The Gentleman Whistleblower

Hong Kong.

“Gentlemen do not read each other’s mail,” Henry Stimson famously commented when in 1929, as the U.S. Secretary of State, he withdrew funding from the Black Chamber program that had been deciphering messages sent by foreign ambassadors. By the time he became the Secretary of War, during World War II, Stimson ceased to be a gentleman, as he strongly supported the interception and decryption of messages, from those considered enemies.

The revelations by Edward Snowden indicates that there are no gentlemen in the National Security Agency (“NSA”), as they are monitoring not only the communications of foreign nationals who might fall into the categories of terrorists or those supporting terrorists, but also gathering as much data as they can, from everywhere.

Within the U.S. the NSA has been collecting what has been labeled “metadata,” namely recording data about all telephone calls made within the U.S. including the telephone numbers of the calling and receiving phones, as well as the date and time the call was made, the duration of the call, and from where the call was made.

NSA is also collecting data from internet providers and main network systems around the world, as well as telephone calls made from outside the U.S. They are also taking photos of every envelope mailed in the U.S.

The fourth amendment of the U.S. Constitution offers protection of privacy for all citizens: “The right of the people to be secure in their persons, houses, papers, and effects, against unreasonable searches and seizures, shall not be violated, and no warrants shall issue, but upon probable cause, supported by oath or affirmation, and particularly describing the place to be searched, and the persons or things to be seized.” This amendment came into existence to stop the wide, unreasonable searches that were being conducted by government officials. The effect of the amendment was that there had to be a good basis for conducting a search and the person who wanted to conduct the search had to provide a good reason for the search and to clearly state what was being sought.

The NSA program is what is usually called a “fishing expedition,” in that they claim they need to gather as much information about communications in the event that the information might be helpful at some future time. The logic of the program is that sooner or later there a terrorist will be caught. Then NSA would be able to make a list of all those who had telephone and internet links with that terrorist. The program would extend to several “circles” of contacts, namely there would be a second list of all those who had telephone contacts with the names on the first list, and a third list of all those who had telephoned someone on the second list. These circles would easily involve thousands of innocent people and millions if someone on the first list telephoned to order a pizza. It would be very easy to make further circles of contacts.

Soon after the Snowden revelations, President Obama stated that Congress was very much aware of the various intelligence programs and supported them. We have seen this past week how inaccurate that presidential statement is.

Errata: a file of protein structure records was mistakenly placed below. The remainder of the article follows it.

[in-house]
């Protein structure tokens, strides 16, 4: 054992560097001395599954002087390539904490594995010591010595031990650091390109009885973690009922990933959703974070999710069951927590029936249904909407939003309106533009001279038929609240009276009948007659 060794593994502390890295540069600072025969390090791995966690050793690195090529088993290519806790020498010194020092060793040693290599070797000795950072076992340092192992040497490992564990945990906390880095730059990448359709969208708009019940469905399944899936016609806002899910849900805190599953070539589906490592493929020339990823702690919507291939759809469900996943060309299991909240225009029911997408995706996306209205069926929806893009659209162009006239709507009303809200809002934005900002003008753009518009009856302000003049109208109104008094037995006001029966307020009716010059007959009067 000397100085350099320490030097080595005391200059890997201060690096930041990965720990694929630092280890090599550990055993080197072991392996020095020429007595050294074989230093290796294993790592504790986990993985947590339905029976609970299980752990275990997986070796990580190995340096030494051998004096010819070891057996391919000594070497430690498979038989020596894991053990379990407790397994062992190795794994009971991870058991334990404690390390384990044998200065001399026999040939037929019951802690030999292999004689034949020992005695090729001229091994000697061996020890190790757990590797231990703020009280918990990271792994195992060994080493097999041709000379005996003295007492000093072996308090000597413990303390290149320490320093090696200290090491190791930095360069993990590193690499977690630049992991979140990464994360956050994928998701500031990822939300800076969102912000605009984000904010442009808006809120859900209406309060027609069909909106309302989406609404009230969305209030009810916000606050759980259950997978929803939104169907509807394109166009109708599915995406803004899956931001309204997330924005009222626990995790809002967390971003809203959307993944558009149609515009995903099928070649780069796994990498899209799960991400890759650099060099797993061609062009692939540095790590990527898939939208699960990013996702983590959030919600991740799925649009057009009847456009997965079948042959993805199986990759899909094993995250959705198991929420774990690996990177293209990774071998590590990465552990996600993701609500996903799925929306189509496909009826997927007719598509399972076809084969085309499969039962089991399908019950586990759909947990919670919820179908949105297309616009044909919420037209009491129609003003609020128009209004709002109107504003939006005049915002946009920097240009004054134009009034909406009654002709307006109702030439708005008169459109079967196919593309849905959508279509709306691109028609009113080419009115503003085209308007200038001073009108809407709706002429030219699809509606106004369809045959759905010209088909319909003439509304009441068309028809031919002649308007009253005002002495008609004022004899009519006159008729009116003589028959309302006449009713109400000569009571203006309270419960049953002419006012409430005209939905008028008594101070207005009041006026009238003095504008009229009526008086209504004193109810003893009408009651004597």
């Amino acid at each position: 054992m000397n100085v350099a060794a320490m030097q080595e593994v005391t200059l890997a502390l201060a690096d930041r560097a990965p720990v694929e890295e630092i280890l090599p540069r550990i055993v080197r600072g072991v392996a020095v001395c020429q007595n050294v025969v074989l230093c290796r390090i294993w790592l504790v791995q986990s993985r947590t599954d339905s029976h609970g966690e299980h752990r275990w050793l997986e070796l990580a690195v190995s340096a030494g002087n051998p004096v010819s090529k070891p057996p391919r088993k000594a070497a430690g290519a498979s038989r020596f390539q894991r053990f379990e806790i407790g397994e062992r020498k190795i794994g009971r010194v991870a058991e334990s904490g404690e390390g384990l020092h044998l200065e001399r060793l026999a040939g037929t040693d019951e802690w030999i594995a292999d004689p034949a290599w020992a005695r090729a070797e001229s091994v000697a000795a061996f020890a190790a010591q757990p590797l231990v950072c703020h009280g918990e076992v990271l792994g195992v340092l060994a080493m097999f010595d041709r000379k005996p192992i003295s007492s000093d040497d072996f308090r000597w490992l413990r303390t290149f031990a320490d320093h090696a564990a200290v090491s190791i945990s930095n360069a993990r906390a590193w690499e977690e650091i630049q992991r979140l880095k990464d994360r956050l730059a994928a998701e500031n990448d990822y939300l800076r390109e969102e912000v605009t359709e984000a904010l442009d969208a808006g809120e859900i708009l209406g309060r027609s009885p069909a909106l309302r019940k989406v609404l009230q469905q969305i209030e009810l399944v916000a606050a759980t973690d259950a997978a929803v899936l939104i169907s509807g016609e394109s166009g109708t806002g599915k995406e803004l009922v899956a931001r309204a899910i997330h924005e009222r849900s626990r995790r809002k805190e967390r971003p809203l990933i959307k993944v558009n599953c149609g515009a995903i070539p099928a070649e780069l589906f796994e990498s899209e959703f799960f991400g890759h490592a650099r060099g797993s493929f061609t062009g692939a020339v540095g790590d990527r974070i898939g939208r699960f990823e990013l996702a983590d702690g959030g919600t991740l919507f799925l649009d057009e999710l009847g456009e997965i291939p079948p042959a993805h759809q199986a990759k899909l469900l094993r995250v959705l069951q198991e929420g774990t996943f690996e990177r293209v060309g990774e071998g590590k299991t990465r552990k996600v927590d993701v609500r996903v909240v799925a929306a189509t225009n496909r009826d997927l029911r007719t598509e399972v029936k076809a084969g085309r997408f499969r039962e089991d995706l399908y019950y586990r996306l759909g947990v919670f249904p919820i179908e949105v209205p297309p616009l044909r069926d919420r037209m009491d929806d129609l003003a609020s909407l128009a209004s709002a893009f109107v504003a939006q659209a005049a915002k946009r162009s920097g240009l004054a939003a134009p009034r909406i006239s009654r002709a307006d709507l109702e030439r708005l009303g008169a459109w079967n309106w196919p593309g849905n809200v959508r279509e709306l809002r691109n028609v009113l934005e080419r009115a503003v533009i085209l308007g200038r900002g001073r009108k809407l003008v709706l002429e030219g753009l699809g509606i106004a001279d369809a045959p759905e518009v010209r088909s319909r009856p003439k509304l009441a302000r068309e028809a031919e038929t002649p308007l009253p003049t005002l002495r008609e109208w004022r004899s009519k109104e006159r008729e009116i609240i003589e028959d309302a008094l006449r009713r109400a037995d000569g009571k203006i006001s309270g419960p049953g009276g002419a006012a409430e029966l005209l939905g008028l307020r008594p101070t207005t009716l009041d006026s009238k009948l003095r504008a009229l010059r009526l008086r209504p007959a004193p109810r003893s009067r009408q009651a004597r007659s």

The House of Representatives voted 217-205 to narrowly defeat an amendment intended to stop the wide collection of telephone records. However, there are indications there will be further attempts in the House of Representatives to stop or limit the NSA telephone record collection program, while some Senators are discussing possible legislation to bring the Patriot Act to an end. Even though she voted against the amendment, House minority leader Nancy Pelosi has stated her vote should not be construed as opposition to limits on surveillance and added that a bipartisan group of members of congress planned to send a letter to the president calling for limits on surveillance.

Democratic Senator Ron Wyden has stated the Obama administration has actively misled American citizens about domestic surveillance. He appears to have hinted that there are other extensive intelligence programs. Apparently if something is considered top secret, officials think they are duty bound to lie about a program’s existence, even when reporting to Congress. Senator Wyden is upset because the head of NSA had to admit that he gave false testimony when he testified to the Senate about the collection of phone records. Snowden has revealed some of the intelligence programs being conducted by NSA, but there are likely other such programs being done by other intelligence agencies.

How did such pervasive surveillance programs develop, especially after the reaction against domestic surveillance carried out by President Nixon that resulted in good legislation banning such surveillance? The answer is a master manipulation of fear, fueled by greed.

After the attacks on the World Trade Center in 2001, politicians whipped up a frenzy that the country had to develop as much intelligence as it could in order to prevent other terrorist attacks. Once the process of gathering intelligence began, bureaucrats interested in increasing their budgets and power, as well as private companies searching for ways to get their share of the ever increasing federal intelligence budget created a climate of fear and found new ways to gather intelligence.

The U.S. intelligence budget this year is $80 billion, of which $56 billion goes to private companies. That budget allows for high salaries and a lot of profit.

How effective are these expensive programs? Soon after Snowden started blowing his whistle, some government officials began making vague references about how these intelligence programs had prevented terrorism. Those statements lacked specifics. We do know that those high salaried intelligence folks had no clue about the bombs placed at the Boston marathon, nor about the Fort Hood massacre in which an army major killed 13 persons and wounded 30 others. The intelligence agents were not able to prevent many other mass shootings in the U.S.

But what about helping with the war on terrorism in other countries?